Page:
New brain research may offer some insight into a topic of great debate: how humans justify the use of deadly force in certain situations.
The study, published in the journal Social Cognitive and Affective Neuroscience, centered on a group of subjects who played video games in which they shot innocent civilians, a situation that may be considered “unjustified,” and enemy soldiers, a situation that’s considered more “justified.” During the activities, scientists measured participants’ brain activity via functional magnetic resonance imaging.
Researchers found that the neural systems that activate when one harms others show less vigor when that person believes the killing is justified. Dr. Pascal Molenberghs of Monash University in Melbourne said that these findings could pave the way for further study into how certain groups — including soldiers and police officers — become desensitized to violence, particularly when views about the victim and perpetrator are brought into question.
“When participants imagined themselves shooting civilians compared to soldiers, greater activation was found in the lateral orbitofrontal cortex (OFC), an important brain area involved in making moral decisions,” Molenberghs told EurekAlert.
“The more guilt participants felt about shooting civilians, the greater the response in the lateral OFC. When shooting enemy soldiers, no activation was seen in lateral OFC,” Molenberghs added. “The findings show that when a person is responsible for what they see as justified or unjustified violence, they will have different feelings of guilt associated with that — for the first time we can see how this guilt relates to specific brain activation.”
The recent study has the potential to add a scientific layer to the ongoing conversation about law enforcement’s relationship with men and women of color, and how those who bear the shield view their use of deadly force against victims in the context of their mission. In each situation that has recently made national headlines, officers gunned down and inflicted harm upon those who they considered to be resistant perpetrators. A recent incident in South Carolina involves an officer who shot a black man in the back eight times as the man ran away from him.
The high-profile case in Ferguson last year provides another potential example of how officers’ guilt — or the absence thereof — can factor into situations involving police and people of color. Days before a grand jury declined to levy charges against former Ferguson police officer Darren Wilson for the shooting death of black teenager Mike Brown, Wilson vehemently defended his decision, describing Brown as a “demon.”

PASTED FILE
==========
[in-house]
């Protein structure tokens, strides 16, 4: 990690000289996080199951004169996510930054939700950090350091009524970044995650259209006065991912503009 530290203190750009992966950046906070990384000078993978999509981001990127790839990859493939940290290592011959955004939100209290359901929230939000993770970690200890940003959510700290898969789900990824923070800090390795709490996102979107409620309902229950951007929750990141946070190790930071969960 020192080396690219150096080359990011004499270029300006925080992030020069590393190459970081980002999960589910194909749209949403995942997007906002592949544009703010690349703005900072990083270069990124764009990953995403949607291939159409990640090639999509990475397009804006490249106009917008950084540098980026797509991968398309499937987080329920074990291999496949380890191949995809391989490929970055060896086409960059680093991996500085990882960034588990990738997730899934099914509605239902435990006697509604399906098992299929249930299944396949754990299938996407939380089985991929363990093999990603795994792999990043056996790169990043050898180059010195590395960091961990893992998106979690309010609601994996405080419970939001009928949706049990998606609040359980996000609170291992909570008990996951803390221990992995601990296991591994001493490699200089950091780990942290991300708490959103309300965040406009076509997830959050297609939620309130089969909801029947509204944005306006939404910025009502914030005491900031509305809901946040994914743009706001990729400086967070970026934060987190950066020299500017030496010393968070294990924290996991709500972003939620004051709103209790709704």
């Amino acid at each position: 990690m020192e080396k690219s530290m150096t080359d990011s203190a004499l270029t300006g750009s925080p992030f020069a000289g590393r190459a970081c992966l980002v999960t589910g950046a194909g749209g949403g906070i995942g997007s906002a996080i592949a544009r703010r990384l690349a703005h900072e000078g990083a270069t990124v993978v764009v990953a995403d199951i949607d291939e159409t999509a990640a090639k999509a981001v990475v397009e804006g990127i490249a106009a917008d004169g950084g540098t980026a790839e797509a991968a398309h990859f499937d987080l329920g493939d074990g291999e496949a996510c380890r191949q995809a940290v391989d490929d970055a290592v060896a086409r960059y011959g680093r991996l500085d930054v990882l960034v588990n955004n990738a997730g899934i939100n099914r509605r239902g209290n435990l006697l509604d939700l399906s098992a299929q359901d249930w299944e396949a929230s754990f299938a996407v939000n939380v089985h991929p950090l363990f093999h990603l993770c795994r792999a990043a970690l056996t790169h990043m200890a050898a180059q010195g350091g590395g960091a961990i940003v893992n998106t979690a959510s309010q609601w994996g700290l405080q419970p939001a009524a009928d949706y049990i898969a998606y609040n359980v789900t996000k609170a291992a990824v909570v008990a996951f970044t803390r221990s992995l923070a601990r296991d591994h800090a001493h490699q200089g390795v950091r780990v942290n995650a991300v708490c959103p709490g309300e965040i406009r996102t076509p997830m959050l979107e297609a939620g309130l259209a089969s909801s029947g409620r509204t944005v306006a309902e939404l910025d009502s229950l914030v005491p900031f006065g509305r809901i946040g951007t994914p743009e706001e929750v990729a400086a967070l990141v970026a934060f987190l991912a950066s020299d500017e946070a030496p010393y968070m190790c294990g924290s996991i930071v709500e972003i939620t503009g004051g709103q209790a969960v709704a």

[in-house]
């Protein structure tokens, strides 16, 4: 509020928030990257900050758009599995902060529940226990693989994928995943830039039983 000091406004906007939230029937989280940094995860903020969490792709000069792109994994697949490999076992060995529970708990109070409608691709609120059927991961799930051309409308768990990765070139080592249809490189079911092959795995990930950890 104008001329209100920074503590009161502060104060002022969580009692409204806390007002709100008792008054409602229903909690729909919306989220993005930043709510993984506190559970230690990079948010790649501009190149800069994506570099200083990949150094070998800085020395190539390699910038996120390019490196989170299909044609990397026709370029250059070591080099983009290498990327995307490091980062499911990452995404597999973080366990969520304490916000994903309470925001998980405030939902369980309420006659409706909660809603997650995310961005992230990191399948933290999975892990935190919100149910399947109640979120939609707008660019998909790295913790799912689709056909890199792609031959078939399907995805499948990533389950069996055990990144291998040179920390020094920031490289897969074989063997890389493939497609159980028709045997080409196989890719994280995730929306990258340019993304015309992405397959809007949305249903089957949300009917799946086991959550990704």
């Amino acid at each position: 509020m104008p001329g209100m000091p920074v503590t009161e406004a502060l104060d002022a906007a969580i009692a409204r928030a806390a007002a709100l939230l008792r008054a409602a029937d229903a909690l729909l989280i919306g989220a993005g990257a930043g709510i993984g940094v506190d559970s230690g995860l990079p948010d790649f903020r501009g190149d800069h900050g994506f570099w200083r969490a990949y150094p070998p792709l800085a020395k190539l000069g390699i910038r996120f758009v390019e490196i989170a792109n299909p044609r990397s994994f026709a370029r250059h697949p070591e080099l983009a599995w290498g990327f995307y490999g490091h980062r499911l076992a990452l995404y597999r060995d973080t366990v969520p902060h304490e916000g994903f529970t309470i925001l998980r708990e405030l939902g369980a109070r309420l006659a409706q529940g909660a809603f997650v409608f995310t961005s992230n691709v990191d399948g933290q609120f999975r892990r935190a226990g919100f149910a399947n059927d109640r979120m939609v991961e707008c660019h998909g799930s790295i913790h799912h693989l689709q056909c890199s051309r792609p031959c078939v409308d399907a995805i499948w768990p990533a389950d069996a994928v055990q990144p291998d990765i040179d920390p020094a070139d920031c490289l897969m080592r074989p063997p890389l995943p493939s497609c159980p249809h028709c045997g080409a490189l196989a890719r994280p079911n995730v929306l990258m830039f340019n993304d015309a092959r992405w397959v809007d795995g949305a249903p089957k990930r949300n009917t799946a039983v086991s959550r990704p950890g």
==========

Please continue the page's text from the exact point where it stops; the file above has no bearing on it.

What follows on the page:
Critics of the grand jury process said Wilson’s portrayal influenced the outcome of the case. “When I grabbed him the only way I can describe it is I felt like a 5-year-old holding onto Hulk Hogan… that’s how big he felt and how small I felt just from grasping his arm,” Wilson said during his testimony in November.
Outside of the law enforcement system, a similar debate about killers’ motives has unfolded in Boston, where a jury is deliberating how Dzhokhar Tsarnaev, the 21-year-old man who admitted to planting bombs at the Boston Marathon in 2013, will spend the rest of his life. Though it took them less than 12 hours to find Tsarnaev guilty on 30 counts, jurors still have to decide whether Tsarnaev will be executed.
Much of the legal arguments have centered on how Tsarnaev may have justified the act of terror and whether he felt any remorse about those acts. During the trial, a prosecutor described Tsarneav as a callous killer who orchestrated the act of terror — which killed three people and injured more than 260 others — as part of an effort to punish America and compel radical Islamists to rise up. Jurors also saw surveillance of Tsarnaev smiling as he walked through the aisles of a Whole Foods, purchased food and stopped by his college gym shortly before the bombing.
“The claim of course that he’s an Islamic radical and that this is almost an army-like attack on civilians,” CNN legal analyst Paul Callan recently said while assessing the battle ahead for Judy Clarke, Tsarnaev’s defense attorney. “It was so well planned and so callously planned so that civilians would die, so that children would be maimed.”
Research that uses video games to investigate bigger questions about people’s violent nature is quite controversial, especially when it attempts to examine a potential cause-and-effect relationship between gaming and violence. The new brain scan study comes on the heels of other research that dispelled notions that violent video games cause violent crime and “moral immaturity.” A study conducted at the University of Oxford examined the effects of various games and the length of time spent using video game consoles, and found that the time spent playing games had a greater impact than the type of games played.